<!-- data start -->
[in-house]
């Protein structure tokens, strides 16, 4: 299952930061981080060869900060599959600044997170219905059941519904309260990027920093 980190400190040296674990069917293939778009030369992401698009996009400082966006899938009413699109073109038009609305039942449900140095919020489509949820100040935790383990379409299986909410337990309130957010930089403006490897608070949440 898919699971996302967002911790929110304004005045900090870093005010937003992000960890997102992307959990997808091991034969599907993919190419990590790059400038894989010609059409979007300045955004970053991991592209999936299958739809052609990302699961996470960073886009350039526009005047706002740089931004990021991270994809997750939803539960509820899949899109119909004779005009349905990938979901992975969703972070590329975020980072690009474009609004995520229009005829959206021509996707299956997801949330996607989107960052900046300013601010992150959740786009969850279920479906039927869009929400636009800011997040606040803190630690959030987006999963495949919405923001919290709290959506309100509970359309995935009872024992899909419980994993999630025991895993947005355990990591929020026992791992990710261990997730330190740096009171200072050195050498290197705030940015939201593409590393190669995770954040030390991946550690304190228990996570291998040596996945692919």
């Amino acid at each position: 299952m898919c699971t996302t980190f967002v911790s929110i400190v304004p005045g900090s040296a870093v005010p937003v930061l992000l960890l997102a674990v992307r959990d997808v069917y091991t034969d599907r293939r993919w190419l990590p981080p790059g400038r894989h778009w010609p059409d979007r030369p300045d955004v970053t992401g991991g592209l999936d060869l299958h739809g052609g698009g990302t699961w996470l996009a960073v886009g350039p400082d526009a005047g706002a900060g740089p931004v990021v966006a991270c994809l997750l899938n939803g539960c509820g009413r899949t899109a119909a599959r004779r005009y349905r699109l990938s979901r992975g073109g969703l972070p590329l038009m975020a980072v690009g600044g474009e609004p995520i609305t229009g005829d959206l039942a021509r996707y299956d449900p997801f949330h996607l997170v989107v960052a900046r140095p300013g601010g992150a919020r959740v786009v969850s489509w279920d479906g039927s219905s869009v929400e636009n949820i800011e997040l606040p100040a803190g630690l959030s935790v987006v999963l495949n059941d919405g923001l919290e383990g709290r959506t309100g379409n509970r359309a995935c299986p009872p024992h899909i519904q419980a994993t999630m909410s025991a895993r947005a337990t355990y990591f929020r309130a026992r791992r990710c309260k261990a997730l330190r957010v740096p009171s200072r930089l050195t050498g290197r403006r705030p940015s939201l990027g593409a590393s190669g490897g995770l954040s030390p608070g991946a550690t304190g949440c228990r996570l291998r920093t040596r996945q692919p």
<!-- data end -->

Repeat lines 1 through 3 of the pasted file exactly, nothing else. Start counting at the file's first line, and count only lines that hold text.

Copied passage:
[in-house]
């Protein structure tokens, strides 16, 4: 299952930061981080060869900060599959600044997170219905059941519904309260990027920093 980190400190040296674990069917293939778009030369992401698009996009400082966006899938009413699109073109038009609305039942449900140095919020489509949820100040935790383990379409299986909410337990309130957010930089403006490897608070949440 898919699971996302967002911790929110304004005045900090870093005010937003992000960890997102992307959990997808091991034969599907993919190419990590790059400038894989010609059409979007300045955004970053991991592209999936299958739809052609990302699961996470960073886009350039526009005047706002740089931004990021991270994809997750939803539960509820899949899109119909004779005009349905990938979901992975969703972070590329975020980072690009474009609004995520229009005829959206021509996707299956997801949330996607989107960052900046300013601010992150959740786009969850279920479906039927869009929400636009800011997040606040803190630690959030987006999963495949919405923001919290709290959506309100509970359309995935009872024992899909419980994993999630025991895993947005355990990591929020026992791992990710261990997730330190740096009171200072050195050498290197705030940015939201593409590393190669995770954040030390991946550690304190228990996570291998040596996945692919």
């Amino acid at each position: 299952m898919c699971t996302t980190f967002v911790s929110i400190v304004p005045g900090s040296a870093v005010p937003v930061l992000l960890l997102a674990v992307r959990d997808v069917y091991t034969d599907r293939r993919w190419l990590p981080p790059g400038r894989h778009w010609p059409d979007r030369p300045d955004v970053t992401g991991g592209l999936d060869l299958h739809g052609g698009g990302t699961w996470l996009a960073v886009g350039p400082d526009a005047g706002a900060g740089p931004v990021v966006a991270c994809l997750l899938n939803g539960c509820g009413r899949t899109a119909a599959r004779r005009y349905r699109l990938s979901r992975g073109g969703l972070p590329l038009m975020a980072v690009g600044g474009e609004p995520i609305t229009g005829d959206l039942a021509r996707y299956d449900p997801f949330h996607l997170v989107v960052a900046r140095p300013g601010g992150a919020r959740v786009v969850s489509w279920d479906g039927s219905s869009v929400e636009n949820i800011e997040l606040p100040a803190g630690l959030s935790v987006v999963l495949n059941d919405g923001l919290e383990g709290r959506t309100g379409n509970r359309a995935c299986p009872p024992h899909i519904q419980a994993t999630m909410s025991a895993r947005a337990t355990y990591f929020r309130a026992r791992r990710c309260k261990a997730l330190r957010v740096p009171s200072r930089l050195t050498g290197r403006r705030p940015s939201l990027g593409a590393s190669g490897g995770l954040s030390p608070g991946a550690t304190g949440c228990r996570l291998r920093t040596r996945q692919p």